The View from On Top of the World

Jun 5, 2015
Opening day at the One World Observatory -- May 29, 2015 -- talk about your high expectations.  After all, I knew that I was headed into the tallest watchtower in the Western Hemisphere.  And 102 stories later, I would not be disappointed. As a tourist draw, and on stature alone, the Observatory certainly rivals other famous towering New York City buildings, like Top of the Rock at Rockefeller Plaza and the Empire State Building.

But this structure is part of the homage to the Twin Towers that were toppled by terrorists on 9/11, to the people who died there and to those who would build again.  And, as such, it’s in a league all its own.

One World Trade Center is remarkable both inside and out.  The glass-fronted façade -- jutting more than 1200 feet into the sky -- mirrors the busy world around it dramatically, even artistically.  And the views it offers from within, thanks to the newly opened Observatory, are breathtaking.

To guarantee entry, tickets should be bought online at least a day in advance; I bought mine five days out.  Entries are doled out at specific times, at 15-minute intervals.  Adult tickets are $32, with discounts available for seniors and kids. Those who lost loved ones on 9/11 and those who worked on rescue and recovery are admitted for free.  There are VIP packages available at an extra cost, with perks like VIP entry, and flex tickets (allowing you to enter at any time on a specific date) are slightly cheaper on weekdays over weekends.

When I visited, the lines were long, as I expected.  I got there about 45 minutes ahead of the noon time stamped on my ticket, though, and found myself entering the building pretty much on time.  The lively and helpful attitude of the staff, even on a high-volume and high-stress day like this, was refreshing.

Upon entry, visitors descend one floor to security screening: pockets get emptied, belts come off, shoes stay on.

A contoured wall of dozens of TV screens -- playing a video named "Voices" featuring personal anecdotes by men and women who built One World Trade Center, set to uplifting music -- leads to an underground tunnel of solid bedrock.  The facts and figures projected onto the stone walls illustrate the building’s sheer prowess: 45,000 tons of structural steel and 5.4 million cubic feet of concrete were used on what is the strongest building ever erected in the United States.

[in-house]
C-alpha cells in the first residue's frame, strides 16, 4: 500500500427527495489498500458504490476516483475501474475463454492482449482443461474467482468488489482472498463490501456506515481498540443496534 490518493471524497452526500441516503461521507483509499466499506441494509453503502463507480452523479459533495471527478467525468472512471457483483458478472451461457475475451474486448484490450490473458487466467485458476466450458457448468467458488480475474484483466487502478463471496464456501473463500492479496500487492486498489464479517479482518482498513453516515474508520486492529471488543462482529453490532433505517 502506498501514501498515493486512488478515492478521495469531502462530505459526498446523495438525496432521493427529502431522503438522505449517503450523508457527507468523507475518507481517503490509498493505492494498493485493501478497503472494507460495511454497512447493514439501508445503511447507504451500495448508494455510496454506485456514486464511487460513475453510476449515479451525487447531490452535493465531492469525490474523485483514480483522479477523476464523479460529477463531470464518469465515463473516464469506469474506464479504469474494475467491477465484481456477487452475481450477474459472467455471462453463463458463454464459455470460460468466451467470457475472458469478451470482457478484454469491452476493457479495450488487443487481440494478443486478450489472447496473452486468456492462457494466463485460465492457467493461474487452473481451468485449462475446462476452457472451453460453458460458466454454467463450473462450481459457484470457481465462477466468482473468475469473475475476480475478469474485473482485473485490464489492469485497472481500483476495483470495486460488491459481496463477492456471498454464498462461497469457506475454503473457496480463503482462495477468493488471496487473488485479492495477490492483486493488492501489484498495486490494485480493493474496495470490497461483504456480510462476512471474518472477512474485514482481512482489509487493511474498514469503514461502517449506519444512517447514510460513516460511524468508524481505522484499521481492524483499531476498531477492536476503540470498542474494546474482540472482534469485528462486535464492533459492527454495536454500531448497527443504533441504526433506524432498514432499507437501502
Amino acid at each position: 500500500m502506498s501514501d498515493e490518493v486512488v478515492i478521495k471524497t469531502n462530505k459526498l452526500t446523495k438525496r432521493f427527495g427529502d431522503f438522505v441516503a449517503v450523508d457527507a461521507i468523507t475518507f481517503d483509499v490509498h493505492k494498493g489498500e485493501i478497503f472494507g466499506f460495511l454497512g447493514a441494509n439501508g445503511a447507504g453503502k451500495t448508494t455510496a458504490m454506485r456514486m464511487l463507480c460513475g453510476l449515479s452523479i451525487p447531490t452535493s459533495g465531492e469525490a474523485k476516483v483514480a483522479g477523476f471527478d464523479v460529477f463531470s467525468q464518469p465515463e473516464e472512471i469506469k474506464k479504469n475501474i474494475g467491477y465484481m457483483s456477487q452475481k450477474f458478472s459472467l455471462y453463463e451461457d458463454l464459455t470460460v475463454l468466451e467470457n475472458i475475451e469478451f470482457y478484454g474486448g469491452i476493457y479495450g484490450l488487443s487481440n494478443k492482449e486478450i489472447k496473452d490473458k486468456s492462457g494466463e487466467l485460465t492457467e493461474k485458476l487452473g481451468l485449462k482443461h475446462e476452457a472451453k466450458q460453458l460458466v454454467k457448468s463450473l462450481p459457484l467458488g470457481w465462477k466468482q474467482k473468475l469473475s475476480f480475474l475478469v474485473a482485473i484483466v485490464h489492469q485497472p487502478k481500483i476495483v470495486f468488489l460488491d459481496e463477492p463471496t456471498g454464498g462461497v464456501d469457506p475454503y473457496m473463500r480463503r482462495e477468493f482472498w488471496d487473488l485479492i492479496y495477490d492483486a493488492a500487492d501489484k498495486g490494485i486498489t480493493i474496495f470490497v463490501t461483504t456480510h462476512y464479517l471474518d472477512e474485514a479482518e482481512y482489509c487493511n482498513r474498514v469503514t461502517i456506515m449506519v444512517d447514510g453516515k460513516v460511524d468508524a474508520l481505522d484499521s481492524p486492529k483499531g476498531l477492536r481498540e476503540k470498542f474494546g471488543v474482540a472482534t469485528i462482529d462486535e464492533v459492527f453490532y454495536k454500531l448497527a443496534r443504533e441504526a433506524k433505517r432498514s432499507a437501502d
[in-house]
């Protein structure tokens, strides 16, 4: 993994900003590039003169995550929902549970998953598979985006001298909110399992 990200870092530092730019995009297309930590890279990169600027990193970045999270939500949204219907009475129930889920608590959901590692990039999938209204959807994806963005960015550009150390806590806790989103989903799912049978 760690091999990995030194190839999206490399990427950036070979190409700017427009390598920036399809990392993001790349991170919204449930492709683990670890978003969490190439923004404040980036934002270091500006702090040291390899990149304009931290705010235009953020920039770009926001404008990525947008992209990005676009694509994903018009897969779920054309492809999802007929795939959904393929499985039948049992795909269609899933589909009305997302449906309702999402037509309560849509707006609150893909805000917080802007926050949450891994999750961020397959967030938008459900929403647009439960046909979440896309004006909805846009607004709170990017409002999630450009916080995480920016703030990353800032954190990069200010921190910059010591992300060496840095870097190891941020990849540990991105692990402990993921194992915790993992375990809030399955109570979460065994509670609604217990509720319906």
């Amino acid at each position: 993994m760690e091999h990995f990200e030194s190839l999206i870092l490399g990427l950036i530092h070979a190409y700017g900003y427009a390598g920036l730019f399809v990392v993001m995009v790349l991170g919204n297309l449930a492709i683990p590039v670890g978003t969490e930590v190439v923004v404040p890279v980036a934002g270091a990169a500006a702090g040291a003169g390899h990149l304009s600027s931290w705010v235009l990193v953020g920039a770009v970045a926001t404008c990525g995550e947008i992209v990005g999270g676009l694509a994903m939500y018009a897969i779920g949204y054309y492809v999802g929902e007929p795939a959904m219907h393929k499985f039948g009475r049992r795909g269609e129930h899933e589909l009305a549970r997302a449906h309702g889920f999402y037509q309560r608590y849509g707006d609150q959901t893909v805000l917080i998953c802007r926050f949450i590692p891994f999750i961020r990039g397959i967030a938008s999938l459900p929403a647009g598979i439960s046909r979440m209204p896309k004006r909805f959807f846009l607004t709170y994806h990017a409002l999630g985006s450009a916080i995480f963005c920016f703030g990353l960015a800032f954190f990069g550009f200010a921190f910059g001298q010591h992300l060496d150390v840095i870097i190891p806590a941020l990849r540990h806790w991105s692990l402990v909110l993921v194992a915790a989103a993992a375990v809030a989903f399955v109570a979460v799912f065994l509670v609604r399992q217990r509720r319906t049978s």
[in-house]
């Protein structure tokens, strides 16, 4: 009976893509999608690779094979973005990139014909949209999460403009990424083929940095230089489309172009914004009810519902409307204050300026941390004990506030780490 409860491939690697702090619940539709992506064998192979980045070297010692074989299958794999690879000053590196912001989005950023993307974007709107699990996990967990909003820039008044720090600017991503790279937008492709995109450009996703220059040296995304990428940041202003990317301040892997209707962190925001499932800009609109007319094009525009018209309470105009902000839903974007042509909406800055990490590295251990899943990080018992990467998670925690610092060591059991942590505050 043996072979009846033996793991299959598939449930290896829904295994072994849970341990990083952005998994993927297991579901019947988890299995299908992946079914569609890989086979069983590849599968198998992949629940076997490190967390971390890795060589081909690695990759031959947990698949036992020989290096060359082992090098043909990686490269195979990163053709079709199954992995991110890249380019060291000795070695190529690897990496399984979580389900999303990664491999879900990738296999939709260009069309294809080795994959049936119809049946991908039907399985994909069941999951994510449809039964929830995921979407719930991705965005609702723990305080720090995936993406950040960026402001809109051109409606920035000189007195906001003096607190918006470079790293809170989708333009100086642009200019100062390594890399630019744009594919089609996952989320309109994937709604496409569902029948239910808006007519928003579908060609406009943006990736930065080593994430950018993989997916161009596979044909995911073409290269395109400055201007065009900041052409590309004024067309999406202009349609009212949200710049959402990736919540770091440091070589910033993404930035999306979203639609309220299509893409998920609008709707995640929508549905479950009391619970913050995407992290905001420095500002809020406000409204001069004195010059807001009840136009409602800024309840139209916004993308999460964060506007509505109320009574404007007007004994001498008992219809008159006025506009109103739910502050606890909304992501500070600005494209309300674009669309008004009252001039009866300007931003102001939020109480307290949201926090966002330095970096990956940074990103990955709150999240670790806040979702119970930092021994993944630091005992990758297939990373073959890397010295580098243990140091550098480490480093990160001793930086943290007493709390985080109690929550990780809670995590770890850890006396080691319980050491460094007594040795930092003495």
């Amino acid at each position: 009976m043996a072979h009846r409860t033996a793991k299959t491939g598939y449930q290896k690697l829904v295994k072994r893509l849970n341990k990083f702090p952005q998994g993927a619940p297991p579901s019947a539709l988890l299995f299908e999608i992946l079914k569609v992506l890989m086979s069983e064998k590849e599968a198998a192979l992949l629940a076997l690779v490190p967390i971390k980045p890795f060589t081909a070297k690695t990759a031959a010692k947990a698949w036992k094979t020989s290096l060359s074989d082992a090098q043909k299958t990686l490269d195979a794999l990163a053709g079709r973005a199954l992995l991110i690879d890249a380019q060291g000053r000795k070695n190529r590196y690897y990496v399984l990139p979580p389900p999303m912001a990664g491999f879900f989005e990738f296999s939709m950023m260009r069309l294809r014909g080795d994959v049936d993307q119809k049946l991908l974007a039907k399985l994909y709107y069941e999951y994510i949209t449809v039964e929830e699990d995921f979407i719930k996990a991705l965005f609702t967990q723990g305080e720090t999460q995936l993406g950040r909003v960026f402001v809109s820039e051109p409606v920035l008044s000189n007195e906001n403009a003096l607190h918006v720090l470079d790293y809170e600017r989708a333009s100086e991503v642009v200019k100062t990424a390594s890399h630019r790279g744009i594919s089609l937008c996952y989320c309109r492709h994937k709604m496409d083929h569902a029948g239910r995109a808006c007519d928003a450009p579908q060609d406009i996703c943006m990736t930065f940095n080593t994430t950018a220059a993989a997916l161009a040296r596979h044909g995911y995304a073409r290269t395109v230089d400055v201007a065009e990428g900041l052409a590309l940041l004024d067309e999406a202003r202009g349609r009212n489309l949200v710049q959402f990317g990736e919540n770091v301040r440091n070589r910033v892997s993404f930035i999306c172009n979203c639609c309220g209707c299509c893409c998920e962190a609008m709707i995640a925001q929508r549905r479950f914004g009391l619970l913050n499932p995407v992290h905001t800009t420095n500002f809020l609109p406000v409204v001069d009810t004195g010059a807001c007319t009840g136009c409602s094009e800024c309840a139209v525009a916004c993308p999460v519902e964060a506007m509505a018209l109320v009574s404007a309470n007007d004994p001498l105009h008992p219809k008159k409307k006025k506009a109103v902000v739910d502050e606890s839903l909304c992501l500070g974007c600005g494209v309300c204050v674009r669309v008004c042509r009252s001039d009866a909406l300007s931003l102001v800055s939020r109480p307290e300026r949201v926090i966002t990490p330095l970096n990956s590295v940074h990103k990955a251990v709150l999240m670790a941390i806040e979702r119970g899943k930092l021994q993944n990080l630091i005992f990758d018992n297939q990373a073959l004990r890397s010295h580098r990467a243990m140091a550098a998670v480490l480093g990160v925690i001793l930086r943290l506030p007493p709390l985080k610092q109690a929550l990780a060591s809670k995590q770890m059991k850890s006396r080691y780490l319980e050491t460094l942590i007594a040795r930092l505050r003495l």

The lower level elevator lobby welcomes guests to five Sky Pods.  Known as some of the fastest elevators in the world, they make the trek to the 102nd floor in less than 60 seconds.  During the surprisingly smooth ride, the top-to-bottom monitors that line the elevator walls play digital exterior images of the quickly-shrinking city below.

At the top, visitors enter the See Forever Theater and stand before a wide wall of staggered screens.  As lights dim, they play images of New York City by day and by night.  And as music crescendos, they rise, to reveal floor-to-ceiling windows and sweeping views of the greatest city in the world.  The group I was in burst into cheer and applause.

From here, it’s all about taking in the sights.  Floor 102, known as the Horizon Level, is a great vantage point.  But a quick walk or escalator ride down to Floor 101 and, especially, Floor 100, gives guests 360-degree perspectives of New York City toward the north, south, east and west, and for miles and miles (and miles).

You’re going to take a lot of pictures up here.  This is a moving viewpoint to be sure.

There’s a gift shop on Floor 100, eateries offering gourmet options on Floor 101 and an events space on Floor 102.

The ride down on the Sky Pods offers more high-tech bells and whistles – the moving LED visuals make me feel like I’m rotating downward rather than simply descending to the ground floor.  Within moments, I’m back out on the Manhattan concrete, back to where I’d started.  But my appreciation for this city -- and for its resilience and unstoppable resolve to build again -- has reached new heights.

Travelzoo has tickets for $10 off per couple.

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